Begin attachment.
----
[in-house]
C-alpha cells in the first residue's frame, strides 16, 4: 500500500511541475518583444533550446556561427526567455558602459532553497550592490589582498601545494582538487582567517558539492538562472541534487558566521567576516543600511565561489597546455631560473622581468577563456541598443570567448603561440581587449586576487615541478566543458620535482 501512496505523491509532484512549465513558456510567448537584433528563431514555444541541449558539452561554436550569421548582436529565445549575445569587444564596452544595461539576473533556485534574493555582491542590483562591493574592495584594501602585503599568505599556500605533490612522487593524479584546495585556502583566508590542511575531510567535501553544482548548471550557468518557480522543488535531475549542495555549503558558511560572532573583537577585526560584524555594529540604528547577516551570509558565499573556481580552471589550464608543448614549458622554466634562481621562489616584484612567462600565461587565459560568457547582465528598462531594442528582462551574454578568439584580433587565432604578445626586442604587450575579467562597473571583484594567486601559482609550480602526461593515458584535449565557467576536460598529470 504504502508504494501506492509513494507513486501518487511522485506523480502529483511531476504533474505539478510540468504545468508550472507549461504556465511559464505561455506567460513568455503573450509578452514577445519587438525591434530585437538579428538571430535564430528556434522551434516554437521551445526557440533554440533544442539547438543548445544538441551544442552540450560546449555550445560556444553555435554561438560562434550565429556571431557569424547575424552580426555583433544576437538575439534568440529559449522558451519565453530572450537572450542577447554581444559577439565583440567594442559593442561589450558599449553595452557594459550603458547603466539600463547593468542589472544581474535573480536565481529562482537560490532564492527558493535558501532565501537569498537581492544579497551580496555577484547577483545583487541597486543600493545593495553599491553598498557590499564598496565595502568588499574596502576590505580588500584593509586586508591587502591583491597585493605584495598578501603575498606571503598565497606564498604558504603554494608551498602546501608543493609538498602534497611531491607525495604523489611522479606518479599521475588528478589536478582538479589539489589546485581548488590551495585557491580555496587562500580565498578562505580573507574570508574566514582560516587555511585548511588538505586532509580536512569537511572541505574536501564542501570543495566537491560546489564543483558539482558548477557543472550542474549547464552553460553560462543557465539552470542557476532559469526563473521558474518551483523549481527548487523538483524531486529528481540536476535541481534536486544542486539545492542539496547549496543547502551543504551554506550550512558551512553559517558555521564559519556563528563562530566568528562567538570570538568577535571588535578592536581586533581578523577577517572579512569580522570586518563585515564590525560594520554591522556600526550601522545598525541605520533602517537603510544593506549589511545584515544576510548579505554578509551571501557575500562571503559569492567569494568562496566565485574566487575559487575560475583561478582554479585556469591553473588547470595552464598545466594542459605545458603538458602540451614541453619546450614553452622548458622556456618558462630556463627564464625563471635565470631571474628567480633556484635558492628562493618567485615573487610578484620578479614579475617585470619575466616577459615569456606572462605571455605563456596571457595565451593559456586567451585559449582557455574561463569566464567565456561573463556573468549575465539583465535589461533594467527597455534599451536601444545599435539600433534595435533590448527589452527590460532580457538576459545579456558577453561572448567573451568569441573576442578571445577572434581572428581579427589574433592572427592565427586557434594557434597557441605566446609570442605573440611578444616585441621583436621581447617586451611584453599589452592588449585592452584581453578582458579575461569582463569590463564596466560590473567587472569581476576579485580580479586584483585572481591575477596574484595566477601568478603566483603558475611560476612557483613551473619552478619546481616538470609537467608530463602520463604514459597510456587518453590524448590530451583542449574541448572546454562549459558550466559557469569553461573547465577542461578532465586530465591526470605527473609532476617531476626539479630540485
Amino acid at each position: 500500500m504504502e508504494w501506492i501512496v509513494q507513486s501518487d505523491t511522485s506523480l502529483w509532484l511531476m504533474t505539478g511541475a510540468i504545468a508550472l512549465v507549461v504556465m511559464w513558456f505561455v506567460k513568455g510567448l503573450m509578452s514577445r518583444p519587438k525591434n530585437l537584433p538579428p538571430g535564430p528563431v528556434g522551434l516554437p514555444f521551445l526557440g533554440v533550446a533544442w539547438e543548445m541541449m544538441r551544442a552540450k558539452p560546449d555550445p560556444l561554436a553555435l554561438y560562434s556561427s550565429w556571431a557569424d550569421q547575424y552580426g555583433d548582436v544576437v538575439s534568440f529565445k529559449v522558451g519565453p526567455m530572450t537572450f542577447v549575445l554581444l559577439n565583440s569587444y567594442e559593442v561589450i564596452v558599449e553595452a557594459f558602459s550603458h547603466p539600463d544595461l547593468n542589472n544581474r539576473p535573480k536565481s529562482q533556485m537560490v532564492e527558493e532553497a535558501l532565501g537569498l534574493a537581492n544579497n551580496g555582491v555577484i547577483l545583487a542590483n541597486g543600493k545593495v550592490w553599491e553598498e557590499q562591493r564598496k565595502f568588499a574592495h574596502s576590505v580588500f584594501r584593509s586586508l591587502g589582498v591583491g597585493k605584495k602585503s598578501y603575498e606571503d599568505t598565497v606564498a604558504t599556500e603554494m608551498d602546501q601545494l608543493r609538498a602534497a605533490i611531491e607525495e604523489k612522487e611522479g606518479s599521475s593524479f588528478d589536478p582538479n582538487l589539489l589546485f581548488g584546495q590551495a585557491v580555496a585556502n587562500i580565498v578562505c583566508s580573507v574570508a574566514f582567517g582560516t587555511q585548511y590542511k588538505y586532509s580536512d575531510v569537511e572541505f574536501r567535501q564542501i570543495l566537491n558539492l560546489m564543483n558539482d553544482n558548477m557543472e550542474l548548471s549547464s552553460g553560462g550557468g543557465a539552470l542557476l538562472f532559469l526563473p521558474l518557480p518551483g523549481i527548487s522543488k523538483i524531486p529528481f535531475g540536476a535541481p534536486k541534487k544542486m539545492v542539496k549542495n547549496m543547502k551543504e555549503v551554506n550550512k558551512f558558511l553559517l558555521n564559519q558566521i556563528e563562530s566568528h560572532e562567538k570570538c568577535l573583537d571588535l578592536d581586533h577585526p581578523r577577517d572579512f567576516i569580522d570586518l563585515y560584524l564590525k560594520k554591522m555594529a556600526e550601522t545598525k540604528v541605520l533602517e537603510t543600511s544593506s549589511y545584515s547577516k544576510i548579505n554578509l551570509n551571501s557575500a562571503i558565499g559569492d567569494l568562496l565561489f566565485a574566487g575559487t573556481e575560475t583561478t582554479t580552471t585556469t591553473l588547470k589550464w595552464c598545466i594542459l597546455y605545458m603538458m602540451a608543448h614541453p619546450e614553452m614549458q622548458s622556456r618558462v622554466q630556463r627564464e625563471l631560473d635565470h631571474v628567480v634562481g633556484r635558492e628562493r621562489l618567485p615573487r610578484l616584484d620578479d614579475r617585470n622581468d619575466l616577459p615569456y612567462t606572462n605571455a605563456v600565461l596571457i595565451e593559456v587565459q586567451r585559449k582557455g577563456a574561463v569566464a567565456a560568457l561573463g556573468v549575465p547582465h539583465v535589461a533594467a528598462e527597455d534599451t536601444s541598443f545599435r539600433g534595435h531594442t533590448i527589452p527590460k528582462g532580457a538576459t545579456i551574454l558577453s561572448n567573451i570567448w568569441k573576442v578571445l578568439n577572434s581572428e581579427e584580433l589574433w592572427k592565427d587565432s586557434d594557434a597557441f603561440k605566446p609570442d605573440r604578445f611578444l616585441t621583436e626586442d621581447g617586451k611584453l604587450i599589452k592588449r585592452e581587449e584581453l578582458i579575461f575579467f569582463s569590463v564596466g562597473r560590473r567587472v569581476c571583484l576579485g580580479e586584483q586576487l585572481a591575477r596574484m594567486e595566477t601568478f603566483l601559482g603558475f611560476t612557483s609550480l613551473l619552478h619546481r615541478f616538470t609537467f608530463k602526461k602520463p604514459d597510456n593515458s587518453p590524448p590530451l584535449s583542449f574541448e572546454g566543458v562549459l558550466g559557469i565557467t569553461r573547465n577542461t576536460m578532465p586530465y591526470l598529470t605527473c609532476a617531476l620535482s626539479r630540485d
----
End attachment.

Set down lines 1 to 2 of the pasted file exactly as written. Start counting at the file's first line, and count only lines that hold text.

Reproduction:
[in-house]
C-alpha cells in the first residue's frame, strides 16, 4: 500500500511541475518583444533550446556561427526567455558602459532553497550592490589582498601545494582538487582567517558539492538562472541534487558566521567576516543600511565561489597546455631560473622581468577563456541598443570567448603561440581587449586576487615541478566543458620535482 501512496505523491509532484512549465513558456510567448537584433528563431514555444541541449558539452561554436550569421548582436529565445549575445569587444564596452544595461539576473533556485534574493555582491542590483562591493574592495584594501602585503599568505599556500605533490612522487593524479584546495585556502583566508590542511575531510567535501553544482548548471550557468518557480522543488535531475549542495555549503558558511560572532573583537577585526560584524555594529540604528547577516551570509558565499573556481580552471589550464608543448614549458622554466634562481621562489616584484612567462600565461587565459560568457547582465528598462531594442528582462551574454578568439584580433587565432604578445626586442604587450575579467562597473571583484594567486601559482609550480602526461593515458584535449565557467576536460598529470 504504502508504494501506492509513494507513486501518487511522485506523480502529483511531476504533474505539478510540468504545468508550472507549461504556465511559464505561455506567460513568455503573450509578452514577445519587438525591434530585437538579428538571430535564430528556434522551434516554437521551445526557440533554440533544442539547438543548445544538441551544442552540450560546449555550445560556444553555435554561438560562434550565429556571431557569424547575424552580426555583433544576437538575439534568440529559449522558451519565453530572450537572450542577447554581444559577439565583440567594442559593442561589450558599449553595452557594459550603458547603466539600463547593468542589472544581474535573480536565481529562482537560490532564492527558493535558501532565501537569498537581492544579497551580496555577484547577483545583487541597486543600493545593495553599491553598498557590499564598496565595502568588499574596502576590505580588500584593509586586508591587502591583491597585493605584495598578501603575498606571503598565497606564498604558504603554494608551498602546501608543493609538498602534497611531491607525495604523489611522479606518479599521475588528478589536478582538479589539489589546485581548488590551495585557491580555496587562500580565498578562505580573507574570508574566514582560516587555511585548511588538505586532509580536512569537511572541505574536501564542501570543495566537491560546489564543483558539482558548477557543472550542474549547464552553460553560462543557465539552470542557476532559469526563473521558474518551483523549481527548487523538483524531486529528481540536476535541481534536486544542486539545492542539496547549496543547502551543504551554506550550512558551512553559517558555521564559519556563528563562530566568528562567538570570538568577535571588535578592536581586533581578523577577517572579512569580522570586518563585515564590525560594520554591522556600526550601522545598525541605520533602517537603510544593506549589511545584515544576510548579505554578509551571501557575500562571503559569492567569494568562496566565485574566487575559487575560475583561478582554479585556469591553473588547470595552464598545466594542459605545458603538458602540451614541453619546450614553452622548458622556456618558462630556463627564464625563471635565470631571474628567480633556484635558492628562493618567485615573487610578484620578479614579475617585470619575466616577459615569456606572462605571455605563456596571457595565451593559456586567451585559449582557455574561463569566464567565456561573463556573468549575465539583465535589461533594467527597455534599451536601444545599435539600433534595435533590448527589452527590460532580457538576459545579456558577453561572448567573451568569441573576442578571445577572434581572428581579427589574433592572427592565427586557434594557434597557441605566446609570442605573440611578444616585441621583436621581447617586451611584453599589452592588449585592452584581453578582458579575461569582463569590463564596466560590473567587472569581476576579485580580479586584483585572481591575477596574484595566477601568478603566483603558475611560476612557483613551473619552478619546481616538470609537467608530463602520463604514459597510456587518453590524448590530451583542449574541448572546454562549459558550466559557469569553461573547465577542461578532465586530465591526470605527473609532476617531476626539479630540485